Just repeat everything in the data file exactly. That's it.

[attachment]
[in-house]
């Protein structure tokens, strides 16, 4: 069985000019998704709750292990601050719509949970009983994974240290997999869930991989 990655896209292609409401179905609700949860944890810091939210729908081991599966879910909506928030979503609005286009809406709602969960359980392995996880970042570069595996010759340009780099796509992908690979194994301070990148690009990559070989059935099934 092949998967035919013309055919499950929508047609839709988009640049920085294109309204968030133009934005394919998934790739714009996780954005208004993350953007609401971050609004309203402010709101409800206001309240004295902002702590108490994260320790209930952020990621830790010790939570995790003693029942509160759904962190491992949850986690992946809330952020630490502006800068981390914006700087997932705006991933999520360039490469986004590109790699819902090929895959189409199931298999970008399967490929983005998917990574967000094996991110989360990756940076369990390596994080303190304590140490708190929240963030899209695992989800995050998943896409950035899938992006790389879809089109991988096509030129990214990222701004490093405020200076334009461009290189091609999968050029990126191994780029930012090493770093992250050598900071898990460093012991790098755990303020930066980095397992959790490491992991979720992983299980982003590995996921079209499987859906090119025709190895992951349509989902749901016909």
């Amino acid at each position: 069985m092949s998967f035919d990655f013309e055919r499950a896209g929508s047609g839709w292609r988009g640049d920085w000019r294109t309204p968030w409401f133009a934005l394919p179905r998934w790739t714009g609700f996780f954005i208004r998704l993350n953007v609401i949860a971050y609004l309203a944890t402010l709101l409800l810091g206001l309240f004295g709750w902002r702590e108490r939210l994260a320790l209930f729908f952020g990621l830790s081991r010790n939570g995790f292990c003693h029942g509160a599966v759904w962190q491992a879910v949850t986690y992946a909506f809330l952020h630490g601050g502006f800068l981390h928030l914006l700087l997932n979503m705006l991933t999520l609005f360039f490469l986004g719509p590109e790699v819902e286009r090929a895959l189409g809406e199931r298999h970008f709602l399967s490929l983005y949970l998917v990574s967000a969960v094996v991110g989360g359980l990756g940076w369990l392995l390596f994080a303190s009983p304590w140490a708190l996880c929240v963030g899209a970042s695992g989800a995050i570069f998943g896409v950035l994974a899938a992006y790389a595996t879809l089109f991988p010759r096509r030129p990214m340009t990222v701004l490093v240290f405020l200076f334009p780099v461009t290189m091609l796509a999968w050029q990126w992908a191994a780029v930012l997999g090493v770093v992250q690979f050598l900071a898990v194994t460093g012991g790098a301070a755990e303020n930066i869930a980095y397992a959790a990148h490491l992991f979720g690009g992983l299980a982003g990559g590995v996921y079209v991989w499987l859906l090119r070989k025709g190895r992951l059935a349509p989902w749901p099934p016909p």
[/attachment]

[in-house]
């Protein structure tokens, strides 16, 4: 069985000019998704709750292990601050719509949970009983994974240290997999869930991989 990655896209292609409401179905609700949860944890810091939210729908081991599966879910909506928030979503609005286009809406709602969960359980392995996880970042570069595996010759340009780099796509992908690979194994301070990148690009990559070989059935099934 092949998967035919013309055919499950929508047609839709988009640049920085294109309204968030133009934005394919998934790739714009996780954005208004993350953007609401971050609004309203402010709101409800206001309240004295902002702590108490994260320790209930952020990621830790010790939570995790003693029942509160759904962190491992949850986690992946809330952020630490502006800068981390914006700087997932705006991933999520360039490469986004590109790699819902090929895959189409199931298999970008399967490929983005998917990574967000094996991110989360990756940076369990390596994080303190304590140490708190929240963030899209695992989800995050998943896409950035899938992006790389879809089109991988096509030129990214990222701004490093405020200076334009461009290189091609999968050029990126191994780029930012090493770093992250050598900071898990460093012991790098755990303020930066980095397992959790490491992991979720992983299980982003590995996921079209499987859906090119025709190895992951349509989902749901016909």
């Amino acid at each position: 069985m092949s998967f035919d990655f013309e055919r499950a896209g929508s047609g839709w292609r988009g640049d920085w000019r294109t309204p968030w409401f133009a934005l394919p179905r998934w790739t714009g609700f996780f954005i208004r998704l993350n953007v609401i949860a971050y609004l309203a944890t402010l709101l409800l810091g206001l309240f004295g709750w902002r702590e108490r939210l994260a320790l209930f729908f952020g990621l830790s081991r010790n939570g995790f292990c003693h029942g509160a599966v759904w962190q491992a879910v949850t986690y992946a909506f809330l952020h630490g601050g502006f800068l981390h928030l914006l700087l997932n979503m705006l991933t999520l609005f360039f490469l986004g719509p590109e790699v819902e286009r090929a895959l189409g809406e199931r298999h970008f709602l399967s490929l983005y949970l998917v990574s967000a969960v094996v991110g989360g359980l990756g940076w369990l392995l390596f994080a303190s009983p304590w140490a708190l996880c929240v963030g899209a970042s695992g989800a995050i570069f998943g896409v950035l994974a899938a992006y790389a595996t879809l089109f991988p010759r096509r030129p990214m340009t990222v701004l490093v240290f405020l200076f334009p780099v461009t290189m091609l796509a999968w050029q990126w992908a191994a780029v930012l997999g090493v770093v992250q690979f050598l900071a898990v194994t460093g012991g790098a301070a755990e303020n930066i869930a980095y397992a959790a990148h490491l992991f979720g690009g992983l299980a982003g990559g590995v996921y079209v991989w499987l859906l090119r070989k025709g190895r992951l059935a349509p989902w749901p099934p016909p």